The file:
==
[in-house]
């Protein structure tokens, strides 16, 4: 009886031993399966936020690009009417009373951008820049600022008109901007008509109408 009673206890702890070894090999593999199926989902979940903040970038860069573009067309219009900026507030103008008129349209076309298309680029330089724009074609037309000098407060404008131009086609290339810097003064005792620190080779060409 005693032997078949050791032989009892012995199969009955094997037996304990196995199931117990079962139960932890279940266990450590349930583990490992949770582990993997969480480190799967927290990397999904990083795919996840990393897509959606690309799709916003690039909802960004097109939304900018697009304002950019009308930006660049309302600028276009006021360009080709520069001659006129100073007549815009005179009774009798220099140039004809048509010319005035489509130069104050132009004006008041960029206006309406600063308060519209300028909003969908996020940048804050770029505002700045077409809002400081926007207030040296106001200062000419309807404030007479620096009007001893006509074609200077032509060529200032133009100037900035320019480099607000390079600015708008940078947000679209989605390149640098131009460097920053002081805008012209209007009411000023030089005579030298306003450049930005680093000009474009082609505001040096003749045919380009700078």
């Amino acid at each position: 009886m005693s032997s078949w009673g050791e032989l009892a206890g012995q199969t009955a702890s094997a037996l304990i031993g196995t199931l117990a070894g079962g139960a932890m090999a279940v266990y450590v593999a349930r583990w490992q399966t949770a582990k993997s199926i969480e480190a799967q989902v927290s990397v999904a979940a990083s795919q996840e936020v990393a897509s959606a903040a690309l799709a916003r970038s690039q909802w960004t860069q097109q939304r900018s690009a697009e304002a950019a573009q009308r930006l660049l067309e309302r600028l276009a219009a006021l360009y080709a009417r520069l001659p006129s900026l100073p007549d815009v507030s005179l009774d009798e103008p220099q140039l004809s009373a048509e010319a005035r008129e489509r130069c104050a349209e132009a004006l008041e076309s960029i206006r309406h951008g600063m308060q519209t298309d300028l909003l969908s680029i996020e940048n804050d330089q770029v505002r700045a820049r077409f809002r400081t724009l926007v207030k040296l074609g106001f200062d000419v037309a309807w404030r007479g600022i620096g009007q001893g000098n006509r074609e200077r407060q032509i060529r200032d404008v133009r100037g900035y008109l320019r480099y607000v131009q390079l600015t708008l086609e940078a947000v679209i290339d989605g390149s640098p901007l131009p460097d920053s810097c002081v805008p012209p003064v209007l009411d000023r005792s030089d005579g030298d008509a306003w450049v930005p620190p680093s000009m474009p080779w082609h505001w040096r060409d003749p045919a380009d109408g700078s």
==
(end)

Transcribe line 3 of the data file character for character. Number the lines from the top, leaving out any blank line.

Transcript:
């Amino acid at each position: 009886m005693s032997s078949w009673g050791e032989l009892a206890g012995q199969t009955a702890s094997a037996l304990i031993g196995t199931l117990a070894g079962g139960a932890m090999a279940v266990y450590v593999a349930r583990w490992q399966t949770a582990k993997s199926i969480e480190a799967q989902v927290s990397v999904a979940a990083s795919q996840e936020v990393a897509s959606a903040a690309l799709a916003r970038s690039q909802w960004t860069q097109q939304r900018s690009a697009e304002a950019a573009q009308r930006l660049l067309e309302r600028l276009a219009a006021l360009y080709a009417r520069l001659p006129s900026l100073p007549d815009v507030s005179l009774d009798e103008p220099q140039l004809s009373a048509e010319a005035r008129e489509r130069c104050a349209e132009a004006l008041e076309s960029i206006r309406h951008g600063m308060q519209t298309d300028l909003l969908s680029i996020e940048n804050d330089q770029v505002r700045a820049r077409f809002r400081t724009l926007v207030k040296l074609g106001f200062d000419v037309a309807w404030r007479g600022i620096g009007q001893g000098n006509r074609e200077r407060q032509i060529r200032d404008v133009r100037g900035y008109l320019r480099y607000v131009q390079l600015t708008l086609e940078a947000v679209i290339d989605g390149s640098p901007l131009p460097d920053s810097c002081v805008p012209p003064v209007l009411d000023r005792s030089d005579g030298d008509a306003w450049v930005p620190p680093s000009m474009p080779w082609h505001w040096r060409d003749p045919a380009d109408g700078s």